Despite rumours it had been scrapped, Sony is sticking with its small flagship Xperia 5 phones after the announcement of the new Xperia 5 IV at IFA 2022 in Berlin.
A spiritual successor to the XperiaCompactphones of the 2010s, the Xperia 5 IV (that’s ‘five mark four’) stuffs in most of what you’d find in this year’s Xperia 1 IV, losing only screen size and resolution, and the moving optical range of one of its camera lenses.
Here’s everything you need to know about the Sony Xperia 5 IV.
When will the Sony Xperia 5 IV be released?
The Sony Xperia 5 IV will be released in late September according to Sony, with no firm date yet announced. It’s coming to the UK and Europe, and we are waiting to hear if it’ll come to the US.
How much will the Sony Xperia 5 IV cost?
The Sony Xperia 5 IV will cost £949 in the UK with 8GB RAM and 128GB specs, its only available configuration. That’s a sizeable saving on the £1,299 Xperia 1 IV.
Sony said European pricing will start at approximately €1,049.
The Xperia 5 IV is basically the Xperia 1 IV but smaller, though with a 6.1in FHD+ HDR OLED display compared to the higher 4K resolution 6.5in of its larger sibling. It also uses Qualcomm’s Snapdragon 8 Gen 1, not the newer 8+ Gen 1 that has delivered better power in phones like the OnePlus 10T.
The 5 IV even has the same size 5000mAh battery as the 1 IV and is the first Xperia 5 phone with wireless charging and reverse charging. It charges at 30W wired, but there’s no charger brick or USB-C cable in the box.
I’m a little cautious about the battery here given I used the Xperia 1 IV for several weeks and its main problem was running and charging incredibly hot – hopefully the thermals are safe in the dinkier 5 IV which might have less room to dissipate heat.
On the plus side, the phone packs in IP65/68 water and dust resistance, Gorilla Glass Victus front and back, and a 3.5mm headphone jack that supports Hi-Res audio playback. Wireless Hi-Res is also here – this thing is fully featured.
Sony is also touting the camera ability of the 5 IV, unsurprising given the Xperia brand has leaned heavily into optics at the high end. Eye AF (auto focus) and object tracking are ported over from the Xperia 1 IV, which itself had adopted it from Sony’s Alpha cameras.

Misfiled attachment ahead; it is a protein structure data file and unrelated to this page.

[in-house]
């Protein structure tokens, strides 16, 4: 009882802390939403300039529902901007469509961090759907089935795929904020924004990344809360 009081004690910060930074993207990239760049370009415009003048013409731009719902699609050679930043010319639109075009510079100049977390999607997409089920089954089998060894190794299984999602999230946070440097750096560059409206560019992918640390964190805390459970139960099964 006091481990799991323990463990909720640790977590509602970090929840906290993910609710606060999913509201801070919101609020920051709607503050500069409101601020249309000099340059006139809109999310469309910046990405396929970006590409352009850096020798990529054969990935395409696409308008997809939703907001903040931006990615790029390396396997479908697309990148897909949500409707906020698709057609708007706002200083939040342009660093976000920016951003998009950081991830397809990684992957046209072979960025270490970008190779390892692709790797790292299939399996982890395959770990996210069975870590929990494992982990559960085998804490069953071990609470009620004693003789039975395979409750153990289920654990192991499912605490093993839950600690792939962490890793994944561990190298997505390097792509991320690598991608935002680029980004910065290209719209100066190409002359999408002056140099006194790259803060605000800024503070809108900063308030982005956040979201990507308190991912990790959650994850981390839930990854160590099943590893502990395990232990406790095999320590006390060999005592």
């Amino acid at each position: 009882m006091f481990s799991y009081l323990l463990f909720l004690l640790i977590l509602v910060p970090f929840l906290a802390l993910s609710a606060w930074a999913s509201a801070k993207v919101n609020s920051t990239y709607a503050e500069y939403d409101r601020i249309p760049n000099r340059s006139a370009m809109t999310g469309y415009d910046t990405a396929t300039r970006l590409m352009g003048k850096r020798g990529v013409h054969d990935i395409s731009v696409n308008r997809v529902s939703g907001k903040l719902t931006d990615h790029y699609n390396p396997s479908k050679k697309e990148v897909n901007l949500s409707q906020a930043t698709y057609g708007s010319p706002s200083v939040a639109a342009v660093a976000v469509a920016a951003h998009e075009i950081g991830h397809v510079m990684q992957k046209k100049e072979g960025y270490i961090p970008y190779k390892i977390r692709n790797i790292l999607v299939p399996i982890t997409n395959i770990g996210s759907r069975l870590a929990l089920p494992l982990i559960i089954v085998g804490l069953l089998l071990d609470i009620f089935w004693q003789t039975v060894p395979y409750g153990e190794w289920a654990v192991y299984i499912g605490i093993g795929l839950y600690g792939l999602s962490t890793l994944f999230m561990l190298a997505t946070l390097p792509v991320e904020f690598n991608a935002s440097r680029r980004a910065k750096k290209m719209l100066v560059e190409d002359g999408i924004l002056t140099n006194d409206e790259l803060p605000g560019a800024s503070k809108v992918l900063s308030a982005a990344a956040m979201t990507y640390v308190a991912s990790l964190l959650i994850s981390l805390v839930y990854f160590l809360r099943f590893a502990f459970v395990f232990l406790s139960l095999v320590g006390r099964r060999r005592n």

All three of the Xperia 5 IV’s 12Mp rear lenses can record at 4K 120fps in slow motion and the selfie camera can even record in 4K HDR, with Sony bigging up the live streaming capability of the phone for gamers. But the phone also inherits the 1 IV’s confusing array of different photo and video apps, with a main camera app but also Photo Pro, Video Pro, and Cinema Pro, each with varying modes and controls.
Add to that Music Pro, which claims to be able to replicate studio-quality mic recordings, and you have a fully featured device that won’t be for everyone and will have a steep learning curve for anyone wanting to get the most out of it.
I appreciate Sony is sticking to its guns with the Xperia line and producing phones no other company will. The Xperia 5 IV is attractively smaller than most with the same screen size as the Google Pixel 6a, but with a taller 21:9 aspect ratio to watch films full screen, cinema-style.
Disappointingly, this stuffed-to-the-brim mini flagship will only get two Android platform updates and three years of security updates. When Samsung is managing four and five respectively it makes it hard to swallow – particularly when Sony’s target Xperia market seems to be people with specialist needs who might quite like to hold onto a phone as a professional tool for more than a couple of years.
It also goes against the eco-friendly message the company leant into when it stressed its packaging is plastic-free and the phone doesn’t ship with a charger or cable.
It will be available in black, white, and green, and we will have a full Sony Xperia 5 IV review soon on Tech Advisor. Our best Sony phone chart gives you an idea of what to expect.
Henry is Tech Advisor’s Phones Editor, ensuring he and the team covers and reviews every smartphone worth knowing about for readers and viewers all over the world. He spends a lot of time moving between different handsets and shouting at WhatsApp to support multiple devices at once.